last updated April 14, 2021

The benefits of drinking water (and tips for making it less boring)

by Rob Arthur

Drinking water isn’t the most exciting subject, but it can have a tremendous impact on how you look, feel, and perform.

What are the benefits of drinking water?

Water is essential for life.

It acts as a solvent for biochemical reactions and medium for transport, assists in body temperature regulation, and maintains blood volume to support cardiovascular function renal filtration (1).

Proper hydration helps promote skin health, neurological function, gastrointestinal function, and may even help with reaching and maintaining healthy body weight and composition (2).

What are the effects of dehydration?

Dehydration, on the other hand, can play a role in decreased physical performance, disruptions in mood and cognitive function, fatigue, confusion, headache, anger, constipation, dry skin, bladder and kidney stones, asthma, diabetic hyperglycemia and ketoacidosis, hypertension, heart disease, and stroke (3).

How much water should you drink?

Daily water intake recommendations vary, but most fall around 2500 – 3500 ml, or 85 – 100 oz., per day, including water from beverages and from food moisture (4).

You could measure your intake with a specific target in mind, but your sense of thirst is generally pretty reliable for preventing dehydration (5, 6, 7).

What about other drinks like juice, soda, wine, or beer?

While other beverages might be able to help you hydrate, drinking your calories might be something to consider dialing back.

Calories in liquid form – from alcohol, carbohydrates/sugar, protein, or fat – don’t have the same compensatory effects on our hunger and satiety signals as solid food, and can promote excessive energy intake and weight gain (8, 9, 10, 11, 12, 13, 14).

Common sources of liquid calories are soft drinks, energy drinks, sweetened coffees, butter coffees, sweet tea, fruit juices, smoothies, shakes, milk, plant-based milk imposters, and, alas, beer, wine, and liquor.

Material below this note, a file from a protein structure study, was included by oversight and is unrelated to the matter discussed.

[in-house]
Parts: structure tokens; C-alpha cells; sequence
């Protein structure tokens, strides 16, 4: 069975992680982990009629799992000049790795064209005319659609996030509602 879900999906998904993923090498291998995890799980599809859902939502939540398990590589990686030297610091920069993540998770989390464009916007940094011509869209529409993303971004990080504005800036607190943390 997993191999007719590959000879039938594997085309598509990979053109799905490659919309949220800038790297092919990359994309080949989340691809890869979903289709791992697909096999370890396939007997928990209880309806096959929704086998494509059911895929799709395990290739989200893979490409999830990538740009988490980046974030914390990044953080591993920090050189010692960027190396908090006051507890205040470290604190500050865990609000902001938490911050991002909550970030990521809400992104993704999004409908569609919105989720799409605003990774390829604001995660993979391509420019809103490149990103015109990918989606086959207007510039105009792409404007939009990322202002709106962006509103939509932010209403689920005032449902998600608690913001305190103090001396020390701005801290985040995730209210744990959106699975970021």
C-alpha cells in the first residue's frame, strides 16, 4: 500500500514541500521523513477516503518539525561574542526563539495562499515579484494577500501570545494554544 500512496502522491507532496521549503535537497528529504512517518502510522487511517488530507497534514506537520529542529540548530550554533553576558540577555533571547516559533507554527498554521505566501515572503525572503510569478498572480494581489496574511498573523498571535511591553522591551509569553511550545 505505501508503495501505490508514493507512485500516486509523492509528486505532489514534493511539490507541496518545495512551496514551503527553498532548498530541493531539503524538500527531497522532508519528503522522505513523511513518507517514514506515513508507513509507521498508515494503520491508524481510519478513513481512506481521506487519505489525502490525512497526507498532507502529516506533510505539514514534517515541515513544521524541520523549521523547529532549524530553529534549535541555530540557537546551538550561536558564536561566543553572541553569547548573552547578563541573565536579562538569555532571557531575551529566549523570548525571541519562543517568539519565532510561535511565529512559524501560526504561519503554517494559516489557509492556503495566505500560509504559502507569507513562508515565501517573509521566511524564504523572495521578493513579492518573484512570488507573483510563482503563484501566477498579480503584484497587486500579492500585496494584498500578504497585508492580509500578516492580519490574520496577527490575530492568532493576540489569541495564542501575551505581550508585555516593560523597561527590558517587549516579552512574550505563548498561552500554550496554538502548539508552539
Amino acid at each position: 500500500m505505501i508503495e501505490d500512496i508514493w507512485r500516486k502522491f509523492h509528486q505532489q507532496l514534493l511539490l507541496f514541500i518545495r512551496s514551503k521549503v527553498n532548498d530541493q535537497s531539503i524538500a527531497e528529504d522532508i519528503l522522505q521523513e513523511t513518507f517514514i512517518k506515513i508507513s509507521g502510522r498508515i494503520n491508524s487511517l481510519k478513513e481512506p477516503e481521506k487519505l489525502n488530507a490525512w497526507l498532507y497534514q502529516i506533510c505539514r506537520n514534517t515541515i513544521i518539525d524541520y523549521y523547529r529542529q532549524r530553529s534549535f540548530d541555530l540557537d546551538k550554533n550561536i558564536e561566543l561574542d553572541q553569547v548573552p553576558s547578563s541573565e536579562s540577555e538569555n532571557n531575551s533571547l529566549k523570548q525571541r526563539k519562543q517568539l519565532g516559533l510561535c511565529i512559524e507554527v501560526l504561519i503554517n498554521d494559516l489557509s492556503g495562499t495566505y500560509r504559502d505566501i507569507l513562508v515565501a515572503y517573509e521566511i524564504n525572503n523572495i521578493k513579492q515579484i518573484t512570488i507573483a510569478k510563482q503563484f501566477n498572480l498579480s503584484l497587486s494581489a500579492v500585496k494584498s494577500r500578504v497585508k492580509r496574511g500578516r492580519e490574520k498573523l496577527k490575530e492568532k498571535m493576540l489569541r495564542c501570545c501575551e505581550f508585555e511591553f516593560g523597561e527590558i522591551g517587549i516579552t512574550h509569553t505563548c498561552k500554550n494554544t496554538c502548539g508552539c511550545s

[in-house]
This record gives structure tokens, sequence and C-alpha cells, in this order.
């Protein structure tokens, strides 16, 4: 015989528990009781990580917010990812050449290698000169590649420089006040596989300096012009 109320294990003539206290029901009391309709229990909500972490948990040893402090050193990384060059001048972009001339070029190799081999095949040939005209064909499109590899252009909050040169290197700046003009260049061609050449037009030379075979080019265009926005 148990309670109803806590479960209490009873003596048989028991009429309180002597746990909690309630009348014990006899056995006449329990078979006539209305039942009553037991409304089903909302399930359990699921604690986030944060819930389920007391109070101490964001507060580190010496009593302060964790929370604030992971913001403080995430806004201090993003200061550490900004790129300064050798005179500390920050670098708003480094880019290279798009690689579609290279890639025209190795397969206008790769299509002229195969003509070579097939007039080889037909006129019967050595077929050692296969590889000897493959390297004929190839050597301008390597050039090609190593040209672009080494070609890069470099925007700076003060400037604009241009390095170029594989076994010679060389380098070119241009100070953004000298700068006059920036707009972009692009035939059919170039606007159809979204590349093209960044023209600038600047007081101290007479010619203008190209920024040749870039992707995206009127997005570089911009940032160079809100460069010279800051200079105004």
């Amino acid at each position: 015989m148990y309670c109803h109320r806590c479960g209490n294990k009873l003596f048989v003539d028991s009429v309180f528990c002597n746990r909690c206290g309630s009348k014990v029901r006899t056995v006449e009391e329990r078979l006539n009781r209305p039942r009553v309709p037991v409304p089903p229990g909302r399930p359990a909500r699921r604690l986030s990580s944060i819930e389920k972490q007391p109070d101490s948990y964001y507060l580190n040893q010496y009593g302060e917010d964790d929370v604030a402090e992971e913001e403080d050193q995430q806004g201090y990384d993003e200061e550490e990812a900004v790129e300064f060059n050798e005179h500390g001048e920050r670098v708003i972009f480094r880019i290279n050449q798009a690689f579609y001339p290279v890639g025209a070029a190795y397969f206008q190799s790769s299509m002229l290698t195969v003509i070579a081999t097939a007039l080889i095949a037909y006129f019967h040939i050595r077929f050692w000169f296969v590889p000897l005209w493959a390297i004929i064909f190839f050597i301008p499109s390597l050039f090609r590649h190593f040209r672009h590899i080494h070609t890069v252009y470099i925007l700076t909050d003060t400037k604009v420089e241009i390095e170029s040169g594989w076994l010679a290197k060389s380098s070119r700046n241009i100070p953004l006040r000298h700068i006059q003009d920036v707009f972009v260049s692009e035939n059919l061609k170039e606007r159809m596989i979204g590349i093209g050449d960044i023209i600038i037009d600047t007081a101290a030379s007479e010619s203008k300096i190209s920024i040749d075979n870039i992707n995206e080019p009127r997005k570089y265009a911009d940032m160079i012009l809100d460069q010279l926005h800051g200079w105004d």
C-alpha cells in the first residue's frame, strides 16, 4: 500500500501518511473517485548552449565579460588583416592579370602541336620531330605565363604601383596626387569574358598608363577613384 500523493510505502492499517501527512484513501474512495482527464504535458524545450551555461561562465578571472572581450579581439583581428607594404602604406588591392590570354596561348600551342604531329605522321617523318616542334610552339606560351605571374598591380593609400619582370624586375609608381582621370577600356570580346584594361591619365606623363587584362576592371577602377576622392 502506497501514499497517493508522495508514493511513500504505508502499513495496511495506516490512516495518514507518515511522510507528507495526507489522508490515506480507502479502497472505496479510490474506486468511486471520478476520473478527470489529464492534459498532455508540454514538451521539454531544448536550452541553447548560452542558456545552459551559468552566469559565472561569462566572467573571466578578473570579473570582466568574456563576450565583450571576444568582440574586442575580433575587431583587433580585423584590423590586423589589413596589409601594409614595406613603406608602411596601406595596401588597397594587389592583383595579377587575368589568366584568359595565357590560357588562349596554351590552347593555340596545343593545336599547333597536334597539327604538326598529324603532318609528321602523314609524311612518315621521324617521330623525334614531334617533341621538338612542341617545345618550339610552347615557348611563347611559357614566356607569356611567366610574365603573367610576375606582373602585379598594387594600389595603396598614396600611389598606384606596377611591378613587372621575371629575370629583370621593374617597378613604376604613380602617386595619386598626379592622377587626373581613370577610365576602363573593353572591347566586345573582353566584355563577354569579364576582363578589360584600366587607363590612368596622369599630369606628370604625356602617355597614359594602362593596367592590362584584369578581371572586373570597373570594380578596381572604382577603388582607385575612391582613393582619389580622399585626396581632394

Reading nutrition facts can help you identify potential sources of liquid calories in your own drinking habits.

How do I start drinking more water?

Consider starting each day with 30 – 40 oz. of plain water immediately upon waking.

You might find this approach to make a dent in your hydration needs earlier in the day, leading to less legitimate thirst later leading you to other (caloric, specifically) options.

That is, if you’re looking to cut down on caloric drinks, it might help to not have to struggle with desire for sweetness and legitimate thirst at the same time.

The rest of the day, prioritize non-caloric options like more water, unsweetened tea, plain black coffee, or drinks flavored with alternative sweeteners.

You might find flavored carbonated waters like LaCroix, which are flavored but not directly sweetened, to be a nice non-caloric option.

If you prefer something a bit more sweet, you might enjoy something like Zevia, a stevia-sweetened soda alternative.

You don’t have to immediately eliminate your favorite drinks to look and feel awesome.

If you’re feeling resistance to change what you drink, that’s totally normal.

You, might, however, ask yourself some questions, openly and honestly, without judgement.

Why do you feel the need to have every sip blow your mind with sweetness?

Have you conditioned yourself to rely on drink for entertainment or distraction?

You might consider similar questions if you’re immediately thinking of alcohol.

What role do those nightly beers, wines, or pours play in your life?

Are they serving as an escape from other factors of life you might want to address?

These questions aren’t easy, but they can be quite valuable.

That all being said, only you can decide what approach works best for you.

There’s no need to change everything at once.

If you prefer that approach, that’s totally cool.

Otherwise, pick just one change you can make today.

Take just one step.

See how it works for you.

Make adjustments, if necessary.

Rinse and repeat.

Start where you are.

Do what you can.

You’ve got this.


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